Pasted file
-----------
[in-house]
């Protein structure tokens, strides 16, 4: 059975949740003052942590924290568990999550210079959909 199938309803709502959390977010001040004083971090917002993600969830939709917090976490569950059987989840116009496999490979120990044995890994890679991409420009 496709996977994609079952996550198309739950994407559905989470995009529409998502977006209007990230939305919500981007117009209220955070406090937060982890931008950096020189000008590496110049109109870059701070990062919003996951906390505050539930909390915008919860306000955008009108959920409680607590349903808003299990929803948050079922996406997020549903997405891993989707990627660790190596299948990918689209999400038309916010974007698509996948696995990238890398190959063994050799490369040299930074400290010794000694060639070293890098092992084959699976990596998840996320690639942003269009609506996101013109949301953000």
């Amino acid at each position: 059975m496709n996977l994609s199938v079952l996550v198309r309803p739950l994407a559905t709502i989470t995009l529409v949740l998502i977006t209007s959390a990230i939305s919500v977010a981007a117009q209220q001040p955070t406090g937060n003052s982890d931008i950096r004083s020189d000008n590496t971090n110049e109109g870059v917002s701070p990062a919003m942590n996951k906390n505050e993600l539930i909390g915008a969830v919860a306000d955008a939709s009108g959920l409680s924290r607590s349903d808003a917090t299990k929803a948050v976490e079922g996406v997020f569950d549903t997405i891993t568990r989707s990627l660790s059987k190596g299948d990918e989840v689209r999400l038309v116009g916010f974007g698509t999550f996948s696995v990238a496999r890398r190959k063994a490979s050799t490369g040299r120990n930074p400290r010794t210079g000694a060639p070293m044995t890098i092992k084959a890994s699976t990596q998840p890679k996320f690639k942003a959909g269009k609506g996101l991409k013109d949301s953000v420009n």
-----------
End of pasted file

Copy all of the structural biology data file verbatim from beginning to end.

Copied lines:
[in-house]
């Protein structure tokens, strides 16, 4: 059975949740003052942590924290568990999550210079959909 199938309803709502959390977010001040004083971090917002993600969830939709917090976490569950059987989840116009496999490979120990044995890994890679991409420009 496709996977994609079952996550198309739950994407559905989470995009529409998502977006209007990230939305919500981007117009209220955070406090937060982890931008950096020189000008590496110049109109870059701070990062919003996951906390505050539930909390915008919860306000955008009108959920409680607590349903808003299990929803948050079922996406997020549903997405891993989707990627660790190596299948990918689209999400038309916010974007698509996948696995990238890398190959063994050799490369040299930074400290010794000694060639070293890098092992084959699976990596998840996320690639942003269009609506996101013109949301953000």
């Amino acid at each position: 059975m496709n996977l994609s199938v079952l996550v198309r309803p739950l994407a559905t709502i989470t995009l529409v949740l998502i977006t209007s959390a990230i939305s919500v977010a981007a117009q209220q001040p955070t406090g937060n003052s982890d931008i950096r004083s020189d000008n590496t971090n110049e109109g870059v917002s701070p990062a919003m942590n996951k906390n505050e993600l539930i909390g915008a969830v919860a306000d955008a939709s009108g959920l409680s924290r607590s349903d808003a917090t299990k929803a948050v976490e079922g996406v997020f569950d549903t997405i891993t568990r989707s990627l660790s059987k190596g299948d990918e989840v689209r999400l038309v116009g916010f974007g698509t999550f996948s696995v990238a496999r890398r190959k063994a490979s050799t490369g040299r120990n930074p400290r010794t210079g000694a060639p070293m044995t890098i092992k084959a890994s699976t990596q998840p890679k996320f690639k942003a959909g269009k609506g996101l991409k013109d949301s953000v420009n």